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8.3.5 Selected Results

The distributed-memory SMC program has been applied to a number of elastic and inelastic electron-molecule scattering problems, emphasizing polyatomic gases of interest in low-temperature plasma applications [JTIS:88a], [Manos:89a]. Initial applications [Hipes:90a], [Winstead:91d] on the Mark IIIfp were to elastic scattering by ethylene (CH), ethane (CH), propane (CH), disilane (SiH), germane (GeH), and tetrafluorosilane (SiF). We have since studied elastic scattering by other systems, including phosphine (PH), propylene (CH) and its isomer cyclopropane, n-butane (CH), and 1,2-trans-difluoroethylene, both on the Mark IIIfp and on the Intel machines. We have also examined inelastic collisions with ethylene [Sun:92a], formaldehyde (CHO), methane (CH), and silane (SiH). Below we present selected results of these calculations, where possible comparing to experimental data.

Figure 8.10 shows integral elastic cross sections-that is, cross sections summed over all angles of scattering, plotted as a function of the electron's kinetic energy-for the two CH isomers, cyclopropane and propylene. Scattering from propylene requires some special consideration, because of its small dipole moment [Winstead:92a]. These calculations were performed in the static-exchange approximation, neglecting polarization and excitation effects, on 256-node partitions of the Delta. The results in Figure 8.10 should be considered preliminary, since studies to test convergence  of the cross section with respect to basis set are in progress, but we do not expect major changes at the energies shown. Corresponding experimental values have not been reported, but the total scattering cross section, of which elastic scattering is the dominant component, has been measured [Floeder:85a], [Nishimura:91a], and these data are included in Figure 8.10. Both the calculation and the measurements show a clear isomer effect in the vicinity of the broad maximum, which gradually lessens at higher energies. At the level of approximation (static-exchange) used in these calculations, the maxima in the cross sections are expected to appear shifted to higher energies and somewhat broadened and lowered in intensity. Thus, for propylene, where some discrepancy is seen between the two measurements, our calculation appears to support the larger values of [Nishimura:91a].

Figure 8.11: Differential Cross Sections for Elastic Scattering of Electrons by Disilane and Ethane. Experimental points for ethane (circles) are from Ref. [Tanaka:88a]; disilane data (squares) are from Ref. [Tanaka:89a].

Figure 8.11 shows the plotting of the calculated differential cross section, that is, the cross section as a function of scattering angle, for elastic scattering of electrons from ethane and its analogue disilane. These results were obtained on the Mark IIIfp within the static-approximation. Agreement with experiment [Tanaka:88a;89a], is quite good; although there are quantitative differences where the magnitude of the cross section is small, the qualitative features are well reproduced for both molecules.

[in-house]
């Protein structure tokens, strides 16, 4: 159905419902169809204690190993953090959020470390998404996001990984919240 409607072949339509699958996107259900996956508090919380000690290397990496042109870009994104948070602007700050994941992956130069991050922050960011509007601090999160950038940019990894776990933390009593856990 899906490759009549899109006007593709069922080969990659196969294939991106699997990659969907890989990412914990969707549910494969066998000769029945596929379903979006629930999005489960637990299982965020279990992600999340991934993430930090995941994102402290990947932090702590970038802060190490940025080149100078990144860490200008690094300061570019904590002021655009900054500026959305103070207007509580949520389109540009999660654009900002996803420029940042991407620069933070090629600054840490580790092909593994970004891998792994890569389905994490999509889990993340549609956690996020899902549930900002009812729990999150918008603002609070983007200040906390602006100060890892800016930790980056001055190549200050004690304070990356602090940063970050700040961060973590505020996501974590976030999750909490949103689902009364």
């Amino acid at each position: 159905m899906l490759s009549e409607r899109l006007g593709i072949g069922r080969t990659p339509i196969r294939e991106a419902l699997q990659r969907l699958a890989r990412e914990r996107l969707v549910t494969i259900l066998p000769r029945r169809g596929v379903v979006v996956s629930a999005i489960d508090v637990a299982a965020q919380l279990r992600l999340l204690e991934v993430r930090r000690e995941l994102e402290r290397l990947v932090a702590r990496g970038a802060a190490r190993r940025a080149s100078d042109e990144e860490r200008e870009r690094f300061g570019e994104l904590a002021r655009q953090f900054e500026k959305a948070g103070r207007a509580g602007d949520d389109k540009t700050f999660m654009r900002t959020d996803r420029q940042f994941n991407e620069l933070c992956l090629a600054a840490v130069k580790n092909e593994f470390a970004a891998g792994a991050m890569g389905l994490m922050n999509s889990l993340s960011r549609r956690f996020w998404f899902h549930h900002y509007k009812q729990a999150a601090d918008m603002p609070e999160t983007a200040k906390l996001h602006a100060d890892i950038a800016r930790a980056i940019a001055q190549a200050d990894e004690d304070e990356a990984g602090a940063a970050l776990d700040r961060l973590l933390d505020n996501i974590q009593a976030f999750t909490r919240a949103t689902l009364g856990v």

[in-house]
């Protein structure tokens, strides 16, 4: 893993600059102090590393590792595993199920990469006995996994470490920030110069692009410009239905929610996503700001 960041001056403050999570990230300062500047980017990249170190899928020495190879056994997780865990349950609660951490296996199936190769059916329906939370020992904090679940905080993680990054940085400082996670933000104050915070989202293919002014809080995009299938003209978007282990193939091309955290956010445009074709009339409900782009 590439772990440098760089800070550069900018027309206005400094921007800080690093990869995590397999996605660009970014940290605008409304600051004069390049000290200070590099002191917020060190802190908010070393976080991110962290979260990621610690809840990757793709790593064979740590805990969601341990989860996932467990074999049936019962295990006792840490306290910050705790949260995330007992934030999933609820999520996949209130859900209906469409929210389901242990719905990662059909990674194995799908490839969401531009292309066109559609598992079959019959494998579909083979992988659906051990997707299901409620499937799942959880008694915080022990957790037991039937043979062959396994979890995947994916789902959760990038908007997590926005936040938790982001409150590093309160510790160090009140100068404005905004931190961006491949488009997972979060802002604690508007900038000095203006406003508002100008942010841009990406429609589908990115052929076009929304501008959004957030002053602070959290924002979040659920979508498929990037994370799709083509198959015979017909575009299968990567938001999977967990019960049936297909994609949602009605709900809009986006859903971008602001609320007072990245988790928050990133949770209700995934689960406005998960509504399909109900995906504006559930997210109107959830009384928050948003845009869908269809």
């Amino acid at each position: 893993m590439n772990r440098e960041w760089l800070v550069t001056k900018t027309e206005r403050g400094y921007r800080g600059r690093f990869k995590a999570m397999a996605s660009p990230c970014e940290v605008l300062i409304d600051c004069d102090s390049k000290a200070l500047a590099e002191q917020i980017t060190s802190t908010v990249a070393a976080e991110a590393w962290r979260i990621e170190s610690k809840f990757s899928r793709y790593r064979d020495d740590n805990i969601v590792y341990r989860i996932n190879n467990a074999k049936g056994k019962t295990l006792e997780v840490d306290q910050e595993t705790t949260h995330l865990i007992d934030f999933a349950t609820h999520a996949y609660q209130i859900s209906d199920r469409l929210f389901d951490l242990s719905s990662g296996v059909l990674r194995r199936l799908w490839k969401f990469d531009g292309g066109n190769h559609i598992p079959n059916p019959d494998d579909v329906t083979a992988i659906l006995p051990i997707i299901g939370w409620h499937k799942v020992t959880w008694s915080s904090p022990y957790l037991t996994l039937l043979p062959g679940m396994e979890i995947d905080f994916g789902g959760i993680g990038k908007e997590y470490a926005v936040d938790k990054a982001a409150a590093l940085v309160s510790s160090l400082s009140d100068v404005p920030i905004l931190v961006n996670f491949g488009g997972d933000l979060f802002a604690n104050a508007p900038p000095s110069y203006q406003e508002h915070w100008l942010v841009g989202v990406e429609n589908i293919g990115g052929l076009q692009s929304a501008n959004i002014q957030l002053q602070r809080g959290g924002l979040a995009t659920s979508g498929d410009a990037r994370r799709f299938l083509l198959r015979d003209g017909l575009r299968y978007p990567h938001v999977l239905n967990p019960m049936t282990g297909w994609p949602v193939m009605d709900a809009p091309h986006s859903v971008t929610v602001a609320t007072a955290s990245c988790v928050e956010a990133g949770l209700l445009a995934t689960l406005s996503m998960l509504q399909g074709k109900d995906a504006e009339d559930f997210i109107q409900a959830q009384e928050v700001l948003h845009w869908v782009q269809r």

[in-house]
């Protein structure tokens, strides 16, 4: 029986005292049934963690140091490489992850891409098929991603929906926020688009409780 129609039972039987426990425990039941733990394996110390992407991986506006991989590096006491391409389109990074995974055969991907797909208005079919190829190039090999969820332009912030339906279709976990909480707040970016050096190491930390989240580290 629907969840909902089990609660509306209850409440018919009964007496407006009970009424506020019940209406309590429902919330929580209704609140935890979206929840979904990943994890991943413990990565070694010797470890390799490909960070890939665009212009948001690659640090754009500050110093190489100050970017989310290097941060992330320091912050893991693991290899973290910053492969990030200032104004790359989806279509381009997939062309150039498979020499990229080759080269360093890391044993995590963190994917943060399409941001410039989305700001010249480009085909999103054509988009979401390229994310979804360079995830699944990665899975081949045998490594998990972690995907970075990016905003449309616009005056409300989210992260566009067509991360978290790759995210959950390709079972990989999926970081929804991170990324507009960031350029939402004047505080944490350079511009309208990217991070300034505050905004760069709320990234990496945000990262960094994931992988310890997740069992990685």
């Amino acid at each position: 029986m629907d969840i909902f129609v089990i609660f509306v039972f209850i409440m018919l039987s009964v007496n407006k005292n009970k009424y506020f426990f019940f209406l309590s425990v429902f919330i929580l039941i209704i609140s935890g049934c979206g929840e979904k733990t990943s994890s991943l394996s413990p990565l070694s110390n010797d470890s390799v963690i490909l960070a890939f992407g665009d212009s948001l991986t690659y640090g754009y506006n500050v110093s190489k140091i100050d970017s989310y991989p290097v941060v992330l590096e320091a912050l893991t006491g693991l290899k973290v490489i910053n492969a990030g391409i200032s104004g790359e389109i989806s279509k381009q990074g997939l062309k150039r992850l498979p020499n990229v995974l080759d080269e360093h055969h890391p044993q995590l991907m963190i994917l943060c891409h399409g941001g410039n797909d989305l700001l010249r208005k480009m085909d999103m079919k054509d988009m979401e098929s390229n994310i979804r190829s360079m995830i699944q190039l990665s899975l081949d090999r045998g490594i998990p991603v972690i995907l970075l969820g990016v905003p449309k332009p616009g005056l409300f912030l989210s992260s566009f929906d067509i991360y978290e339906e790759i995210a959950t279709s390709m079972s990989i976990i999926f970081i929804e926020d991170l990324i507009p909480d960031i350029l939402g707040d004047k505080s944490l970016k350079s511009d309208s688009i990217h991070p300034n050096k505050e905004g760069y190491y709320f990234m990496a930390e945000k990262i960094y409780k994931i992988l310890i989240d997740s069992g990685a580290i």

Calculations of electronic excitation cross sections are shown in Figures 8.12 and 8.13. In Figure 8.12, we present the integral cross section for excitation of the state of ethylene [Sun:92a], obtained on the Mark IIIfp in a two-channel approximation. This excitation weakens the C-C bond, and its cross section is relevant to the dissociation of ethylene by low-energy electron impact. As seen in the figure, the cross section increases rapidly from threshold (experimental value ) and reaches a fairly high peak value before beginning a gradual decline. The threshold rise is largely due to a d-wave () contribution, seen as a shoulder around above threshold, which may arise from a core-excited shape resonance. Relative measurements of this cross section [Veen:76a], which we have placed on an absolute scale by normalizing to our calculated value at the broad maximum, show a much sharper structure near threshold, but are otherwise in good agreement.

Figure 8.12: Integral Cross Section for Electron-Impact Excitation of the State of Ethylene. Solid line: present two-channel result; dashed line: relative measurement of Ref. [Veen:76a], normalized to the calculated value at the broad maximum.

Figure 8.13 shows the cross section for electron-impact excitation of the and states of formaldehyde, obtained from a three-channel calculation. Portions of this calculation were done on the Mark IIIfp, the iPSC/860, and the Delta. Experimental data for these excitations are not available, but an independent calculation at a similar level of theory has been reported [Rescigno:90a], and is shown in the figure. Since the complex-Kohn calculation of [Rescigno:90a] included only partial waves up to , we show both the full SMC result, obtained from , and a restricted SMC result, obtained with f projected onto a spherical-harmonic basis , . The agreement between the restricted SMC result and that of [Rescigno:90a] is in general excellent; however, comparison to the full SMC result indicates that such a restriction introduces some errors at higher energies.

Figure 8.13: Calculated Integral Cross Sections for Electron-Impact Excitation of the and States of Formaldehyde, Obtained from Three-Channel Calculations. Solid lines: present SMC results; short-dashed lines: SMC results, limited to ; long-dashed lines: complex-Kohn calculations of Ref.\ [Rescigno:90a].

next up previous contents index
Next: 8.3.6 Conclusion Up: Studies of Electron-Molecule Previous: Intel Machines

Guy Robinson
Wed Mar 1 10:19:35 EST 1995